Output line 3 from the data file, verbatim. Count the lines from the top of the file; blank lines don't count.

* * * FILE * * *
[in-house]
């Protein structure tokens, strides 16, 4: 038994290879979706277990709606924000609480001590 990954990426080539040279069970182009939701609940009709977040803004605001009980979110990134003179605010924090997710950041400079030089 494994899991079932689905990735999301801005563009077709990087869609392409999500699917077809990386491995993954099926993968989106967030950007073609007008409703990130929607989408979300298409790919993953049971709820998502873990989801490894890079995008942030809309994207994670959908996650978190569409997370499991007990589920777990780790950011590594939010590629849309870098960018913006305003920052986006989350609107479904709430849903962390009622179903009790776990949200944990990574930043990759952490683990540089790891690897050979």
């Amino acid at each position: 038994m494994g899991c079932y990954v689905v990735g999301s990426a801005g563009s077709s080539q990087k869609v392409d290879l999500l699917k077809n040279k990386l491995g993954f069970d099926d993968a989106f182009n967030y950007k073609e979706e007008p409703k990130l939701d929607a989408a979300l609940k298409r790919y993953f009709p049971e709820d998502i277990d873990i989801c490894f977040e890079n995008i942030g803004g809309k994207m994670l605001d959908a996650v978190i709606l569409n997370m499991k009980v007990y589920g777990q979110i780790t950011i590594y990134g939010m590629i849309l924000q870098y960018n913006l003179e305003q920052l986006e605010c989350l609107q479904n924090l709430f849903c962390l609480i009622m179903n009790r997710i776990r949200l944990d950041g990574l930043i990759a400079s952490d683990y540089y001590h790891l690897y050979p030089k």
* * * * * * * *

């Amino acid at each position: 038994m494994g899991c079932y990954v689905v990735g999301s990426a801005g563009s077709s080539q990087k869609v392409d290879l999500l699917k077809n040279k990386l491995g993954f069970d099926d993968a989106f182009n967030y950007k073609e979706e007008p409703k990130l939701d929607a989408a979300l609940k298409r790919y993953f009709p049971e709820d998502i277990d873990i989801c490894f977040e890079n995008i942030g803004g809309k994207m994670l605001d959908a996650v978190i709606l569409n997370m499991k009980v007990y589920g777990q979110i780790t950011i590594y990134g939010m590629i849309l924000q870098y960018n913006l003179e305003q920052l986006e605010c989350l609107q479904n924090l709430f849903c962390l609480i009622m179903n009790r997710i776990r949200l944990d950041g990574l930043i990759a400079s952490d683990y540089y001590h790891l690897y050979p030089k």